PRK (Standard and Wavefront-guided)

prk_01Photorefractive keratectomy, or PRK, is a laser vision correction procedure that reshapes the cornea to correct mild to moderate conditions of:

  • Nearsightedness, or myopia
  • Farsightedness, or hyperopia
  • Astigmatism

PRK uses an excimer laser to reshape and remove a small amount of the front of the cornea to correct your prescription. Unlike the LASIK procedure, where a flap is created to access the area to be reshaped, during PRK the surface is prepared with a rotating brush to remove the thin epithelial layer first. The area to be reshaped is now ready for treatment with the excimer laser, which will correct the vision.

Advantages of the Photorefractive Keratectomy Procedure

The PRK procedure provides the surgeon with greater control over the location and amount of tissue being removed, which allows patients to enjoy excellent results. The PRK method involves gently sculpting the full-thickness cornea, rather than the residual thinner bed after cutting the LASIK flap, allowing the surgeon to treat greater degrees of nearsightedness, farsightedness, and astigmatism. This procedure is preferred for individuals at increased risk of flap dislocation due to facial or ocular injuries, e.g. athletes involved in contact sports, soldiers, and pilots.

Up to 95 percent of patients with a correction of up to -6.00 diopters achieved a vision of 20/40 or better after PRK, with up to 70 percent achieving 20/20.

Some of the advantages of the PRK procedure include:

  • Less depth of laser treatment
  • Patients with thin corneas may be eligible for PRK
  • No corneal flap complications

Candidates for the Photorefractive Keratectomy Procedure

Before LASIK was available, PRK was the most commonly performed refractive surgery procedure. LASIK has several advantages over PRK, including:less discomfort, faster results and quicker recovery. However, PRK is preferred for patients with larger pupils or thinner corneas which are poor LASIK candidates. Over-thinned corneal bulging, called ectasia, a rare and dreaded complication of LASIK is avoided with PRK.

The Photorefractive Keratectomy Procedure

Before the PRK procedure begins, the eyes are numbed with anesthetic eye drops. The surgeon uses the targeted laser energy to shape the cornea. The entire procedure takes only a few minutes to perform.

After the procedure, a soft contact lens will be placed so that the cornea is protected. The contact lens will be removed only by the surgeon in a follow up examination.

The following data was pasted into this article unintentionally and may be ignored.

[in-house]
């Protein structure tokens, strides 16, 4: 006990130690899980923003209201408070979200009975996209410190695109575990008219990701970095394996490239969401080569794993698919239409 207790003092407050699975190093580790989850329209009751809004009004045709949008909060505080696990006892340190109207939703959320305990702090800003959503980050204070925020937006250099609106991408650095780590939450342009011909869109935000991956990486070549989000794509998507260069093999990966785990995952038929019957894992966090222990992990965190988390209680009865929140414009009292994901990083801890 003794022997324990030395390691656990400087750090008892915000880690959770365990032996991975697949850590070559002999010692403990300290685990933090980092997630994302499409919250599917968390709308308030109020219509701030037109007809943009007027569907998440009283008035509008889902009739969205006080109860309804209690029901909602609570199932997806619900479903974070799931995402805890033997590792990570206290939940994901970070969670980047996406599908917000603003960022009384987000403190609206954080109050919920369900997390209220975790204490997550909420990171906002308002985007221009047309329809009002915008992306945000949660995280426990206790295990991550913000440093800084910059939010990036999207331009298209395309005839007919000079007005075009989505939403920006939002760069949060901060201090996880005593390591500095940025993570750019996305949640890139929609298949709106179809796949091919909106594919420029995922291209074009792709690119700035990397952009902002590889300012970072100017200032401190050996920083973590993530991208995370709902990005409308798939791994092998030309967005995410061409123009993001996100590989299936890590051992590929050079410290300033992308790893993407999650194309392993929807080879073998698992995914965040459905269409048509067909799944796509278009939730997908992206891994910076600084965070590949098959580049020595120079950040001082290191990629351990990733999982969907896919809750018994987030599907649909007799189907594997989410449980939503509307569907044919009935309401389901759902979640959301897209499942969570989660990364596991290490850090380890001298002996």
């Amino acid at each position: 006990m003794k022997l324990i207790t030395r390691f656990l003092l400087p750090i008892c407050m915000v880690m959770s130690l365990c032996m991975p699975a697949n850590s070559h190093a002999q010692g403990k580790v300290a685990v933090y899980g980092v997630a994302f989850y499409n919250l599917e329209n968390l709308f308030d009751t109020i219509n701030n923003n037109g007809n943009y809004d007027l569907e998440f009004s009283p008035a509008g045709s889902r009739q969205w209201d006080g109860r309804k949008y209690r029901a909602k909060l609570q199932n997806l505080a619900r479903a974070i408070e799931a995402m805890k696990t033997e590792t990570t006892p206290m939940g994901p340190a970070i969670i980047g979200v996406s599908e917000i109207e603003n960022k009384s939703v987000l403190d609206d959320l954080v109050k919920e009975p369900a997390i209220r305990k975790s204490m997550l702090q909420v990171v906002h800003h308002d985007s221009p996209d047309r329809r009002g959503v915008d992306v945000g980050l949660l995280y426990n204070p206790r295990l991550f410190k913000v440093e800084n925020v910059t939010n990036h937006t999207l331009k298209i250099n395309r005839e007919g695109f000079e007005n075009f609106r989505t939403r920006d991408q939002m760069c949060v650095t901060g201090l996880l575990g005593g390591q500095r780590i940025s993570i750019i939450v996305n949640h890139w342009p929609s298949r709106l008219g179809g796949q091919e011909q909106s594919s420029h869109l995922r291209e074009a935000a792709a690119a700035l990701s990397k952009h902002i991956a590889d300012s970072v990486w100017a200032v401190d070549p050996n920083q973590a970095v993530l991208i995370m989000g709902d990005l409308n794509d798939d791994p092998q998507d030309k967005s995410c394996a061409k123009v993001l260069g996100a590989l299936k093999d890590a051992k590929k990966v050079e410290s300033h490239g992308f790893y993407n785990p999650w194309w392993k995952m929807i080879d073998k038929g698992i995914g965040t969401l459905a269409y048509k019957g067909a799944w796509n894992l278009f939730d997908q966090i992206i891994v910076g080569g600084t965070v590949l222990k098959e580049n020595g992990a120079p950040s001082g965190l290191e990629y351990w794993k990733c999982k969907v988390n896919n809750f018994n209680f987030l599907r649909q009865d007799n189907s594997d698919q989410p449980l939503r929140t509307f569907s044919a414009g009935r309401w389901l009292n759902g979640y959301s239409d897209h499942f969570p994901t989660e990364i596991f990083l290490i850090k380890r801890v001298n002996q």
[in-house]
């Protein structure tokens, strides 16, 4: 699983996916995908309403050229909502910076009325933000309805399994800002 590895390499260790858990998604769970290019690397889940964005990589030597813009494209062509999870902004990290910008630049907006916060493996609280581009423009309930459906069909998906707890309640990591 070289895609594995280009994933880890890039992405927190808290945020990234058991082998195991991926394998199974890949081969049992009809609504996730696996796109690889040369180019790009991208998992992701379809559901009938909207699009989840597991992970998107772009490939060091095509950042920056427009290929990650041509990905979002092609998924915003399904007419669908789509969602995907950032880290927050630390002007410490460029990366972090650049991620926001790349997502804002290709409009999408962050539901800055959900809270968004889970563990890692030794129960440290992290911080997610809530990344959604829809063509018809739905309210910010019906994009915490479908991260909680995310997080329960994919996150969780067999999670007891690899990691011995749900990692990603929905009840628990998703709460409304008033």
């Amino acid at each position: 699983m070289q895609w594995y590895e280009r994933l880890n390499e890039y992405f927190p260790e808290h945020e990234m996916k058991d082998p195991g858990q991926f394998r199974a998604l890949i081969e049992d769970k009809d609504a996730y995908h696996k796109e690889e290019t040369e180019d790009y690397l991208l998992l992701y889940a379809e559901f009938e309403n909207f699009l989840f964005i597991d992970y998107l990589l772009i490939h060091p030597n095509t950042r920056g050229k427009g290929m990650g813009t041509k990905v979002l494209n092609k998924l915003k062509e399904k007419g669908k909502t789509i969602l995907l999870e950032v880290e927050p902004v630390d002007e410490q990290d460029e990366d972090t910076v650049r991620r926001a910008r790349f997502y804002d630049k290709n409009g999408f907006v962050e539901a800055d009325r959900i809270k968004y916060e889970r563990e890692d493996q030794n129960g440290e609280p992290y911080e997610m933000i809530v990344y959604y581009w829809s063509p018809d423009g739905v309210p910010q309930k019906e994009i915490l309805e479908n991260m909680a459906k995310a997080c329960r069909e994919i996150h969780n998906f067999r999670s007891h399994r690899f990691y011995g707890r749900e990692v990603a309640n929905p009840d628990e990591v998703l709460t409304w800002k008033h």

Recovery from the Photorefractive Keratectomy Procedure

After the PRK procedure is completed rest and prudence is needed until vision has stabilized. The surgeon will prescribe topical antibiotics and anti-inflammatory drops to prevent infection, control pain, and minimize inflammation.

While vision may seem to have improved initially, it may take several days or even weeks to see complete improvement. Patients may be able to return to work the next day, unless otherwise advised. Strenuous exercise should be avoided for at least a week, as this can affect the healing process. You will likely be able to see well enough to drive after a few days.

Results of the Photorefractive Keratectomy Procedure

The results of PRK are the same as LASIK therefore, in  rare circumstances some may need glasses or contact lenses after their procedure. PRK or LASIK do not correct presbyopia, a natural and progressive lens-related change in the eyes that affects everyone over the age of 40, so patients that need reading glasses may continue to need them after surgery. It is important for patients to maintain realistic expectations in order to be satisfied with the results of corneal refractive surgeries like PRK or LASIK.

Risks of Photorefractive Keratectomy

As with any type of surgery, there are certain risks associated with the PRK procedure, including:

  • Infection
  • Reaction to anesthesia
  • Undercorrection or overcorrection
  • Sensitivity to light
  • Hazy Vision